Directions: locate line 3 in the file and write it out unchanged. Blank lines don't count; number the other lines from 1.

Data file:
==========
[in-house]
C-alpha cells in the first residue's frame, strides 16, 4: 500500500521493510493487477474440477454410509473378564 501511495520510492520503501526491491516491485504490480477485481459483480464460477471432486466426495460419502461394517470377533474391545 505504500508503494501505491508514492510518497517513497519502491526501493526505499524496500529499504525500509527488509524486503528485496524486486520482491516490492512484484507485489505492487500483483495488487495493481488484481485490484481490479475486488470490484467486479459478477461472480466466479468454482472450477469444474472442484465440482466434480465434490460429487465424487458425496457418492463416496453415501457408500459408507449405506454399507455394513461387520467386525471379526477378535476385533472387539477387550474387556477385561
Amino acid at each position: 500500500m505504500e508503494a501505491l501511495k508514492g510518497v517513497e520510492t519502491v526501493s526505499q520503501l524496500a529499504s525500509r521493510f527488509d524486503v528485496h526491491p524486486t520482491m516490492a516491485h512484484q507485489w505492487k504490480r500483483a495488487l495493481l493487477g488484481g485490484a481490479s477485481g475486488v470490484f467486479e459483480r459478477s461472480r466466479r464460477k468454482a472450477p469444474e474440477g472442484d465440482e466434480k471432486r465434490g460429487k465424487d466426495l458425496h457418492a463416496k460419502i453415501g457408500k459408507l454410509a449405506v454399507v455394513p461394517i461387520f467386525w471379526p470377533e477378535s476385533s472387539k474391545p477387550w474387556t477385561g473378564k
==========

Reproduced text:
Amino acid at each position: 500500500m505504500e508503494a501505491l501511495k508514492g510518497v517513497e520510492t519502491v526501493s526505499q520503501l524496500a529499504s525500509r521493510f527488509d524486503v528485496h526491491p524486486t520482491m516490492a516491485h512484484q507485489w505492487k504490480r500483483a495488487l495493481l493487477g488484481g485490484a481490479s477485481g475486488v470490484f467486479e459483480r459478477s461472480r466466479r464460477k468454482a472450477p469444474e474440477g472442484d465440482e466434480k471432486r465434490g460429487k465424487d466426495l458425496h457418492a463416496k460419502i453415501g457408500k459408507l454410509a449405506v454399507v455394513p461394517i461387520f467386525w471379526p470377533e477378535s476385533s472387539k474391545p477387550w474387556t477385561g473378564k